Smith, Bancroft statements not going to impact Warner reintegration plan: CA
Cricket Australia CEO Kevin Roberts Thursday said they have no plans of dumping David Warner despite unflattering statements by his two teammates...
Melbourne: Cricket Australia CEO Kevin Roberts Thursday said they have no plans of dumping David Warner despite unflattering statements by his two teammates involved in the ball-tampering scandal earlier this year.
Both Cameron Bancroft and Steve Smith have made it clear in interviews recently that the former vice-captain was the instigator of the ill-fated plan in Cape Town. Some ex-players have interpreted these comments as effectively making Warner the fall guy with Michael Slater saying that it would be difficult for him to return to the team. But Roberts denied then skipper Smith and Bancroft's statements would affect Warner's chance of being brought back into the Australian fold.
"I don't know if it does (make it harder for Warner). Our focus is to work with Dave, who I spoke to about three days ago, on his integration plan when he is eligible for selection again," Roberts told 'SEN sports radio'. "Our focus is on how we pro-actively look forward and work with the players, rather than be concerned with what has happened in the past." Roberts said the timing of the interviews wasn't ideal, given that they have overshadowed the crucial third Test against India with the series tied 1-1, according to the radio station. He also said nothing new came out of the interviews of Smith and Bancroft, given an investigation had previously pointed to Warner as the mastermind and he had admitted responsibility for his part. Smith had said former CA CEO James Sutherland and high performance boss Pat Howard told the team they were being paid to win, not to play.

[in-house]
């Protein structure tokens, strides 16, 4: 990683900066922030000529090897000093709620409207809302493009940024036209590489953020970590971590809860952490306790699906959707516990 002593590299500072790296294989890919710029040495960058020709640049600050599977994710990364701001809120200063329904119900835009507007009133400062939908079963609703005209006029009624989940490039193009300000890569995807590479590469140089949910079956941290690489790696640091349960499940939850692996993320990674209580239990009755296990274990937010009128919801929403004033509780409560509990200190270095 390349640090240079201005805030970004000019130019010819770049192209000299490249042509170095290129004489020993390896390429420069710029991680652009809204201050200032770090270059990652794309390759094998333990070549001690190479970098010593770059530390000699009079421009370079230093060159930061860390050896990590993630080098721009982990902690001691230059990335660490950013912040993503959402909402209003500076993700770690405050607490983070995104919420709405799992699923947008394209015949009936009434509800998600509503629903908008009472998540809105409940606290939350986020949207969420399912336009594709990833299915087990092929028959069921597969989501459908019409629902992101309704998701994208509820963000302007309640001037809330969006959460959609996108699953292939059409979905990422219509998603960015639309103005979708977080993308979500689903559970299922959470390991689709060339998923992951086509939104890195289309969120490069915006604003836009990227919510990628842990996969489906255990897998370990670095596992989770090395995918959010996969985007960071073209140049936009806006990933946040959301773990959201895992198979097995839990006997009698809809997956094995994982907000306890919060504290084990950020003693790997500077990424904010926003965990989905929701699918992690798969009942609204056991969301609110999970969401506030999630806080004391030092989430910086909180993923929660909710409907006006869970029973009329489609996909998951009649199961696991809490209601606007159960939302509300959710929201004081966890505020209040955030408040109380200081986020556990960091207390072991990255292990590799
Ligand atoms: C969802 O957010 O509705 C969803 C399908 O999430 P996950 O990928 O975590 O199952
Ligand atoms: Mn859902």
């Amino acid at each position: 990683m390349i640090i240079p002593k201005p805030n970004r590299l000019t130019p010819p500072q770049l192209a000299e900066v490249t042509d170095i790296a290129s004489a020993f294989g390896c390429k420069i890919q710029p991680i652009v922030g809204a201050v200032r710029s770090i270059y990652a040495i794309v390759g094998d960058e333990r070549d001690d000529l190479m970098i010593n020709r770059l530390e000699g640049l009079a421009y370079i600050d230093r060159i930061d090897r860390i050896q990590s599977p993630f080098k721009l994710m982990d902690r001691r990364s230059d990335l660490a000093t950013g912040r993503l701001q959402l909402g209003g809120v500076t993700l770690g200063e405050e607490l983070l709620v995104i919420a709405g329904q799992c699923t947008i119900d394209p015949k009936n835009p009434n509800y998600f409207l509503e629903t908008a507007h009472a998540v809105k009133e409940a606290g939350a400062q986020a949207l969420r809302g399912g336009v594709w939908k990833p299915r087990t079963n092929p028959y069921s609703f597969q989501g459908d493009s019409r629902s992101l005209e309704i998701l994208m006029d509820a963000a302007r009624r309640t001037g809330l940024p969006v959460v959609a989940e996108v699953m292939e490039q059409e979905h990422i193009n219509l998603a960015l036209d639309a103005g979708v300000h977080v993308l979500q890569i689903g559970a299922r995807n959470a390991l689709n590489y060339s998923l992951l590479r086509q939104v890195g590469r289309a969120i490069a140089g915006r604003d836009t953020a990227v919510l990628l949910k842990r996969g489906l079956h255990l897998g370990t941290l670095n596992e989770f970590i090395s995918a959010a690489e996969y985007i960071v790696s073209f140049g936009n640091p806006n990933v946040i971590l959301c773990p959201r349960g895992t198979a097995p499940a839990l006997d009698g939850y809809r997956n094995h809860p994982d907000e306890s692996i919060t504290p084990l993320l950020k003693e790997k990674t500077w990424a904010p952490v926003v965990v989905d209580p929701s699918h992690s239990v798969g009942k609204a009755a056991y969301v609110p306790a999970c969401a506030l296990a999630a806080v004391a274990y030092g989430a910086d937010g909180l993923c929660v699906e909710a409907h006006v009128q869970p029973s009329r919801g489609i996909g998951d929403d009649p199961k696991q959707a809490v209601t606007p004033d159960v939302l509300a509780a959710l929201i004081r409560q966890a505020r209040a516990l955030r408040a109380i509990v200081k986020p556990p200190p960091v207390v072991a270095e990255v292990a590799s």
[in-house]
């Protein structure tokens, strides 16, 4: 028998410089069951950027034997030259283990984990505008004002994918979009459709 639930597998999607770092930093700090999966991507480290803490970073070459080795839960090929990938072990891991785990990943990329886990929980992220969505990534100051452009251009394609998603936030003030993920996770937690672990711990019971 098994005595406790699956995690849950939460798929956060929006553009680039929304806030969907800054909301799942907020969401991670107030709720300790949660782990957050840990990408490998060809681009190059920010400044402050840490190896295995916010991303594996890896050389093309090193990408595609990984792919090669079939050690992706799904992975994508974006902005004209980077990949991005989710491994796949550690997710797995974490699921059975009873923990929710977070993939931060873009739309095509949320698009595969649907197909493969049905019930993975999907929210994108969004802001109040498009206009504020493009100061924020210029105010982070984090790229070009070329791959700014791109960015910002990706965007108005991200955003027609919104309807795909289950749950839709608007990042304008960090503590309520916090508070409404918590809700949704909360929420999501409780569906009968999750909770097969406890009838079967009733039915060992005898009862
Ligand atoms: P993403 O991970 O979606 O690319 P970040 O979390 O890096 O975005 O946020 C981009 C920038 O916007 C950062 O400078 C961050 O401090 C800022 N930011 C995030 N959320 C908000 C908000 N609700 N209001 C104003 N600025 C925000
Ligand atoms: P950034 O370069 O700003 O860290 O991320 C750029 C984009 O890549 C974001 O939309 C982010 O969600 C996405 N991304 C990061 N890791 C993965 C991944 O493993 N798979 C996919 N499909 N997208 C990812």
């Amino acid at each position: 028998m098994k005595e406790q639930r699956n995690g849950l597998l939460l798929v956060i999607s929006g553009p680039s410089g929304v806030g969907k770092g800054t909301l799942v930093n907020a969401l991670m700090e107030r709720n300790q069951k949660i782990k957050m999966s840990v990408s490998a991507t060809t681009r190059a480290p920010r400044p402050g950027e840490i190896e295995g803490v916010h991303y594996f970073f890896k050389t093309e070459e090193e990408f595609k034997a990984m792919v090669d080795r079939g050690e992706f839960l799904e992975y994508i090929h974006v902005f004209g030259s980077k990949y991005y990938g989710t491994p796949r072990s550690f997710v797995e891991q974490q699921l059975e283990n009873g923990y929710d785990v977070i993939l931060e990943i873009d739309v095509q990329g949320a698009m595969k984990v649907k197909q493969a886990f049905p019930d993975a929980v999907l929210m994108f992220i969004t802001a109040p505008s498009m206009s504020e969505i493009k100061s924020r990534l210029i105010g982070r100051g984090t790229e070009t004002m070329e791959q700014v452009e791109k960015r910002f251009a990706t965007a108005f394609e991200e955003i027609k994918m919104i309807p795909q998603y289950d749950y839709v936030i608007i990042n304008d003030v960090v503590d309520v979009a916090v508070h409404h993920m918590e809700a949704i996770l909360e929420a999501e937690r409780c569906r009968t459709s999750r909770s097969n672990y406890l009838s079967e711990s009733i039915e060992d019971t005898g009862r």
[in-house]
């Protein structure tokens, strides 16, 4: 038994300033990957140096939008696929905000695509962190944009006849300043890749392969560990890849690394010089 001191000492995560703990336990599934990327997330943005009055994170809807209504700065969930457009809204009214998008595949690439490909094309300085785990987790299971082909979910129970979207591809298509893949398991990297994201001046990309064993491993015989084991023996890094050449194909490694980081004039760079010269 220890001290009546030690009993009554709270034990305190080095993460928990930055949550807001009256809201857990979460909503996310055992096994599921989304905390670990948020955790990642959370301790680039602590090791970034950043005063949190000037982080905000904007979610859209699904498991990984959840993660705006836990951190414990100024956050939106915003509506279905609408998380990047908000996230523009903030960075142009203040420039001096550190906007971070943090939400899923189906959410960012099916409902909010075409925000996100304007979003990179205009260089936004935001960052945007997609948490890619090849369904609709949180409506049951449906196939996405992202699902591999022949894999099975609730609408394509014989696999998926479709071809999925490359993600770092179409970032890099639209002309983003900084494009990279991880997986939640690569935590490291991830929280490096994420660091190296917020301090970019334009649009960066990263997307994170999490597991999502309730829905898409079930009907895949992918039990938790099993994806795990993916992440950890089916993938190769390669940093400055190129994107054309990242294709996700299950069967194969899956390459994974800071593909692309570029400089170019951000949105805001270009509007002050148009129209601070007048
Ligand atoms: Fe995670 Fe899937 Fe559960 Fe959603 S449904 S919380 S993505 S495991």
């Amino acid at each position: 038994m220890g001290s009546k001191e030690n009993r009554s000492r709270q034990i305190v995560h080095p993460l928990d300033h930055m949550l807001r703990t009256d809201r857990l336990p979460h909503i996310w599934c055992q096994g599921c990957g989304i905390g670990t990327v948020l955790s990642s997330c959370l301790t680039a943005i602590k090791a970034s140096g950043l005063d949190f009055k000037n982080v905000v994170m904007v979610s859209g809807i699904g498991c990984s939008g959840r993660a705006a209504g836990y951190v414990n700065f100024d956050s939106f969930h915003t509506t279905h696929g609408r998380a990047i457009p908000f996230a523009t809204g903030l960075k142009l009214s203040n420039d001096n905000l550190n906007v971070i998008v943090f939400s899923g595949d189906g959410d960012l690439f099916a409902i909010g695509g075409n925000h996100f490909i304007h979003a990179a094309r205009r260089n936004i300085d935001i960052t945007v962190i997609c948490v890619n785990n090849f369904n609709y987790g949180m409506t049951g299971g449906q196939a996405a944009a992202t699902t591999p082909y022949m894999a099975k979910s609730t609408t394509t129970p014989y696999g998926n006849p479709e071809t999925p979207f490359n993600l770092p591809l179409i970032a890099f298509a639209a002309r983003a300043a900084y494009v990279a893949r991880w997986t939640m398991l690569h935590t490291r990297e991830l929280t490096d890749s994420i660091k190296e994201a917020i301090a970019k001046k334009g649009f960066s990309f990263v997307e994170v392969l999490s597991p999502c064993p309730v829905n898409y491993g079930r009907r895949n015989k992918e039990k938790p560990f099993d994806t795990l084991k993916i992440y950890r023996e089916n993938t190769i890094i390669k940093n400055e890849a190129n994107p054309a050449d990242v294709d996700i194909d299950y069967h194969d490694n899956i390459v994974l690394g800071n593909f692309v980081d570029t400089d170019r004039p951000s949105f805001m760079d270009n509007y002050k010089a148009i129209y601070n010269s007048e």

On this, Roberts said, "Our goal will always to be to win, let's make no mistake, but our non-negotiable expectation is that we compete with honour." Smith had sought to distance himself from the plot to rough up the ball by sandpaper in a Test against South Africa in Cape Town while admitting he failed as a captain by turning a blind eye. Bancroft, on his part, said Wednesday that he committed the offence on the insistence of Warner and he did it to "fit in" and feel "valued" in the team".